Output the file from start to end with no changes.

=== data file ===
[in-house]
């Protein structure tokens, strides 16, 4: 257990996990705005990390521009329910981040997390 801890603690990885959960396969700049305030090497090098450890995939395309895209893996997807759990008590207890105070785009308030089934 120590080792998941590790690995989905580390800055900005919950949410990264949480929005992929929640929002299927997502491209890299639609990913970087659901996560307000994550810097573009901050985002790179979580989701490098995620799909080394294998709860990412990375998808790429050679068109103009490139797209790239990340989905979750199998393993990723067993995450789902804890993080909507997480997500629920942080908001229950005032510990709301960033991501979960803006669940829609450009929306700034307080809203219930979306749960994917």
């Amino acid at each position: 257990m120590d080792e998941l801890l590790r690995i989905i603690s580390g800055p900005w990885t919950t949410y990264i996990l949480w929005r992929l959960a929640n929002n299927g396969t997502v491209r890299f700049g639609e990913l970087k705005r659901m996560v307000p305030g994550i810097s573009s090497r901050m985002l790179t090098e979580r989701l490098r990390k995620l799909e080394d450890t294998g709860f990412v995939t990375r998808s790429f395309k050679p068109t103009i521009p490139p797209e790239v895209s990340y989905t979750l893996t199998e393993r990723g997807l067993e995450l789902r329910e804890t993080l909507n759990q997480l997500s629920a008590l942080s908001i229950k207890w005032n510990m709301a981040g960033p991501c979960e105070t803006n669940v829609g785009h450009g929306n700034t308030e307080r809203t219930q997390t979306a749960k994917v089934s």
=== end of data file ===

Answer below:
[in-house]
């Protein structure tokens, strides 16, 4: 257990996990705005990390521009329910981040997390 801890603690990885959960396969700049305030090497090098450890995939395309895209893996997807759990008590207890105070785009308030089934 120590080792998941590790690995989905580390800055900005919950949410990264949480929005992929929640929002299927997502491209890299639609990913970087659901996560307000994550810097573009901050985002790179979580989701490098995620799909080394294998709860990412990375998808790429050679068109103009490139797209790239990340989905979750199998393993990723067993995450789902804890993080909507997480997500629920942080908001229950005032510990709301960033991501979960803006669940829609450009929306700034307080809203219930979306749960994917």
């Amino acid at each position: 257990m120590d080792e998941l801890l590790r690995i989905i603690s580390g800055p900005w990885t919950t949410y990264i996990l949480w929005r992929l959960a929640n929002n299927g396969t997502v491209r890299f700049g639609e990913l970087k705005r659901m996560v307000p305030g994550i810097s573009s090497r901050m985002l790179t090098e979580r989701l490098r990390k995620l799909e080394d450890t294998g709860f990412v995939t990375r998808s790429f395309k050679p068109t103009i521009p490139p797209e790239v895209s990340y989905t979750l893996t199998e393993r990723g997807l067993e995450l789902r329910e804890t993080l909507n759990q997480l997500s629920a008590l942080s908001i229950k207890w005032n510990m709301a981040g960033p991501c979960e105070t803006n669940v829609g785009h450009g929306n700034t308030e307080r809203t219930q997390t979306a749960k994917v089934s």